1.2. Disciplines as cultures

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The ‘Silo problem’ is a way of describing the self-defining and self-justifying quality of disciplinary formations. It also draws our attention to the inaccessibility of the spaces between the silos.

Disciplines are not absolute, they are historically contingent, they arise and decay. The existence of Interdisciplinarity is a symptom of disciplinarity (and their lacunae). Disciplines emerge out of interdisciplinary initiatives. Examples in recent decades include women’s studies and gender studies; science and technology studies, media studies, game studies, software studies, computer science and informatics. We can also see interdisciplinarity as historically prior. The Greeks worked with geometry, physics, biology, in an interdisciplinary and applied way. Disciplines are platonic ideal types, which support increased specialisation and abstraction but also detach research from worldly questions.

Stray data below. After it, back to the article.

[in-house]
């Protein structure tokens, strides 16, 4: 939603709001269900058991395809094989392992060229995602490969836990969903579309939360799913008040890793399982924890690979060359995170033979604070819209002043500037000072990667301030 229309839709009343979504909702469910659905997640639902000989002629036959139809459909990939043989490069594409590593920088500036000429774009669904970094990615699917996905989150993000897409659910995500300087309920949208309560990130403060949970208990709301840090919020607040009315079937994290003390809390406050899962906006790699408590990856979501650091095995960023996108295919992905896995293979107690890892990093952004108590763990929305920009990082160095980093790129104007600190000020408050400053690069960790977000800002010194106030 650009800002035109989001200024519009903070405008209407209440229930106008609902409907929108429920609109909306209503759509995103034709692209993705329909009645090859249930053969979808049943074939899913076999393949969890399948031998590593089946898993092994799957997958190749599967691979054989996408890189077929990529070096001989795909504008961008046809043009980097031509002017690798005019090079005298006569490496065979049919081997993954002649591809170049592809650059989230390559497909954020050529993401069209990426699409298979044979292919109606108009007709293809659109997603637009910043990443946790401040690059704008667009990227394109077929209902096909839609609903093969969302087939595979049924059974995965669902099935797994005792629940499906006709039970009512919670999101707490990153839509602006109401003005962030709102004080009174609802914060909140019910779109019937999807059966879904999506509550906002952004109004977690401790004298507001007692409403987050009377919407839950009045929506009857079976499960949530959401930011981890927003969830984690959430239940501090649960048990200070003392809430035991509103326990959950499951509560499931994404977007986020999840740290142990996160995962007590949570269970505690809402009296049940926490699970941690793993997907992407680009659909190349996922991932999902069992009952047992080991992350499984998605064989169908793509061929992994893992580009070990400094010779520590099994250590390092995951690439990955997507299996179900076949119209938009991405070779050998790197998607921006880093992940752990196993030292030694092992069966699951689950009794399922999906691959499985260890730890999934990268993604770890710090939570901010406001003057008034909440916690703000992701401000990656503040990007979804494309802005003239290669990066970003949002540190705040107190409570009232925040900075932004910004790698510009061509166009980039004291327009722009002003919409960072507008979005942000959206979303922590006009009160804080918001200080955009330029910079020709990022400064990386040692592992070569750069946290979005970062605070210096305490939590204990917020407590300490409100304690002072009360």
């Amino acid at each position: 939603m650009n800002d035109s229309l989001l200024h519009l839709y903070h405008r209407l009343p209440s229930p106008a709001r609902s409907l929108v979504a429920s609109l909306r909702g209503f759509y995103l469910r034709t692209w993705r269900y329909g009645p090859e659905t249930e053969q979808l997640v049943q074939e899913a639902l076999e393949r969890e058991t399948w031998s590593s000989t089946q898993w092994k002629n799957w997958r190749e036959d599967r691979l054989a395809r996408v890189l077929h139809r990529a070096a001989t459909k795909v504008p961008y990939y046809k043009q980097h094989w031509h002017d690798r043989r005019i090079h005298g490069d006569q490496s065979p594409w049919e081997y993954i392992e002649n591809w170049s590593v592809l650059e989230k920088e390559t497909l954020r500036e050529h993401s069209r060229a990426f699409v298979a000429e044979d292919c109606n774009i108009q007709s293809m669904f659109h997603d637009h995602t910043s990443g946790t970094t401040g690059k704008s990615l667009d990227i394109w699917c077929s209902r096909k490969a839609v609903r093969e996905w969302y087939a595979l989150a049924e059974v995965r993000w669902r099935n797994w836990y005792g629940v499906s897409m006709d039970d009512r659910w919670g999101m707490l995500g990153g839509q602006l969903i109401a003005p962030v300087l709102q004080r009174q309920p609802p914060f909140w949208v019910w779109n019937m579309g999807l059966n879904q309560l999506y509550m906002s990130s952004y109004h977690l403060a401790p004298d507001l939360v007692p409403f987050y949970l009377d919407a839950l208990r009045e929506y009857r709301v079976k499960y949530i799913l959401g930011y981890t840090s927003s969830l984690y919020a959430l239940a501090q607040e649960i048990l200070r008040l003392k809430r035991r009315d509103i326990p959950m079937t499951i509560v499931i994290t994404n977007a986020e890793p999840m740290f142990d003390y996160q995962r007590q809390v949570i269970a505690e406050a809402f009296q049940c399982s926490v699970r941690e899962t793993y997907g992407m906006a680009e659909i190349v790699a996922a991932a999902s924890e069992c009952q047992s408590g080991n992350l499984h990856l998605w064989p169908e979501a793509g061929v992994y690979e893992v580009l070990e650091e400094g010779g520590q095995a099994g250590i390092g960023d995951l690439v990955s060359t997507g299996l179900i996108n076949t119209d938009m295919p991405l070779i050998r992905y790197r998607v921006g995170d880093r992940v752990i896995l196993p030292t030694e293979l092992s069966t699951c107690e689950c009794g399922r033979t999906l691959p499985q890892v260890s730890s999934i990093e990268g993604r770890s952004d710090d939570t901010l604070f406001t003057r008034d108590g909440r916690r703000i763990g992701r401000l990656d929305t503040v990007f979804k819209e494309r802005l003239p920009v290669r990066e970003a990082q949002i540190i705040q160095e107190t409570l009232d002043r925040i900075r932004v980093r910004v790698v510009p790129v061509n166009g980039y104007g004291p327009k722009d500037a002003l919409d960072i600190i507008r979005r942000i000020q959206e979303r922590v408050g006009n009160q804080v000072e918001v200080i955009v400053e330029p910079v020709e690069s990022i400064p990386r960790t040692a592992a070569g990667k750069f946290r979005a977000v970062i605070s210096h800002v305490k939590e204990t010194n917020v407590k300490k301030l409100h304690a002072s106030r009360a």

Methodologies which are standard in one discipline are often unknown in another. For instance, Grounded Theory, Discourse Analysis, qualitative interview, methodologies from social science are not taken seriously in ‘harder’ sciences, even in economic studies.

Knowledge and practices are discipline/domain specific. The very act of transferring ‘data’ or ideas from one discipline to another often results simplistic interpretations due to the shift in disciplinary cultural references. An example might be the use of J. J. Gibson’s notion of Affordance in Design and HCI. Of course, such ‘misinterpretations’ which occur as terms drift across epistemological territory are often themselves generative.